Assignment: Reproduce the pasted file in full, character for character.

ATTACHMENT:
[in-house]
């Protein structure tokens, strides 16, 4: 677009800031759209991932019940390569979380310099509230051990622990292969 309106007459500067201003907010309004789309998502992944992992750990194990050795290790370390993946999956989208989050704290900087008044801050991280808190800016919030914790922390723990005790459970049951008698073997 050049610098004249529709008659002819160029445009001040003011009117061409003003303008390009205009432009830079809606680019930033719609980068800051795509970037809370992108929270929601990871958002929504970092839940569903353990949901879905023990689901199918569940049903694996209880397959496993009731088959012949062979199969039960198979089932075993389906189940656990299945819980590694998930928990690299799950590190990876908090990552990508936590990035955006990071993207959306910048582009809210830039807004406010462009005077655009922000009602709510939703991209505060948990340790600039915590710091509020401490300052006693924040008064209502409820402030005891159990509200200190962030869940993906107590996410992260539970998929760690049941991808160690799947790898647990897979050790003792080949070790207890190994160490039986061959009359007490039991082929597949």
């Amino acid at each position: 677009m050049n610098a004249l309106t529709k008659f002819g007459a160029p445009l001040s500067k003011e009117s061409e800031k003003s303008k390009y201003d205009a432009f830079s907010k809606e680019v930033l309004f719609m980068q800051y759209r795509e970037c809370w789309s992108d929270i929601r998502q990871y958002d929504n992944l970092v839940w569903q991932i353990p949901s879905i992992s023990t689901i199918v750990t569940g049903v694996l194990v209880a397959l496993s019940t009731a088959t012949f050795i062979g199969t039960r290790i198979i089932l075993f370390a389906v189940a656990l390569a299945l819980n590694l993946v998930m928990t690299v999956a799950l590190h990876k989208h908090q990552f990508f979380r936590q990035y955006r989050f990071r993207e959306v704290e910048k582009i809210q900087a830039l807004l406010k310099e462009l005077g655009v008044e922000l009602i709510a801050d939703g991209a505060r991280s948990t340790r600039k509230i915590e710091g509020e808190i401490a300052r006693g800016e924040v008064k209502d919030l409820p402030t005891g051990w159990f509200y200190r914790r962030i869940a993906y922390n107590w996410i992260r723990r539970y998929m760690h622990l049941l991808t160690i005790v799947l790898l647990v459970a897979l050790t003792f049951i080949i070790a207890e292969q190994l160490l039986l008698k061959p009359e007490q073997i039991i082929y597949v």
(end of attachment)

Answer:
[in-house]
């Protein structure tokens, strides 16, 4: 677009800031759209991932019940390569979380310099509230051990622990292969 309106007459500067201003907010309004789309998502992944992992750990194990050795290790370390993946999956989208989050704290900087008044801050991280808190800016919030914790922390723990005790459970049951008698073997 050049610098004249529709008659002819160029445009001040003011009117061409003003303008390009205009432009830079809606680019930033719609980068800051795509970037809370992108929270929601990871958002929504970092839940569903353990949901879905023990689901199918569940049903694996209880397959496993009731088959012949062979199969039960198979089932075993389906189940656990299945819980590694998930928990690299799950590190990876908090990552990508936590990035955006990071993207959306910048582009809210830039807004406010462009005077655009922000009602709510939703991209505060948990340790600039915590710091509020401490300052006693924040008064209502409820402030005891159990509200200190962030869940993906107590996410992260539970998929760690049941991808160690799947790898647990897979050790003792080949070790207890190994160490039986061959009359007490039991082929597949």
């Amino acid at each position: 677009m050049n610098a004249l309106t529709k008659f002819g007459a160029p445009l001040s500067k003011e009117s061409e800031k003003s303008k390009y201003d205009a432009f830079s907010k809606e680019v930033l309004f719609m980068q800051y759209r795509e970037c809370w789309s992108d929270i929601r998502q990871y958002d929504n992944l970092v839940w569903q991932i353990p949901s879905i992992s023990t689901i199918v750990t569940g049903v694996l194990v209880a397959l496993s019940t009731a088959t012949f050795i062979g199969t039960r290790i198979i089932l075993f370390a389906v189940a656990l390569a299945l819980n590694l993946v998930m928990t690299v999956a799950l590190h990876k989208h908090q990552f990508f979380r936590q990035y955006r989050f990071r993207e959306v704290e910048k582009i809210q900087a830039l807004l406010k310099e462009l005077g655009v008044e922000l009602i709510a801050d939703g991209a505060r991280s948990t340790r600039k509230i915590e710091g509020e808190i401490a300052r006693g800016e924040v008064k209502d919030l409820p402030t005891g051990w159990f509200y200190r914790r962030i869940a993906y922390n107590w996410i992260r723990r539970y998929m760690h622990l049941l991808t160690i005790v799947l790898l647990v459970a897979l050790t003792f049951i080949i070790a207890e292969q190994l160490l039986l008698k061959p009359e007490q073997i039991i082929y597949v």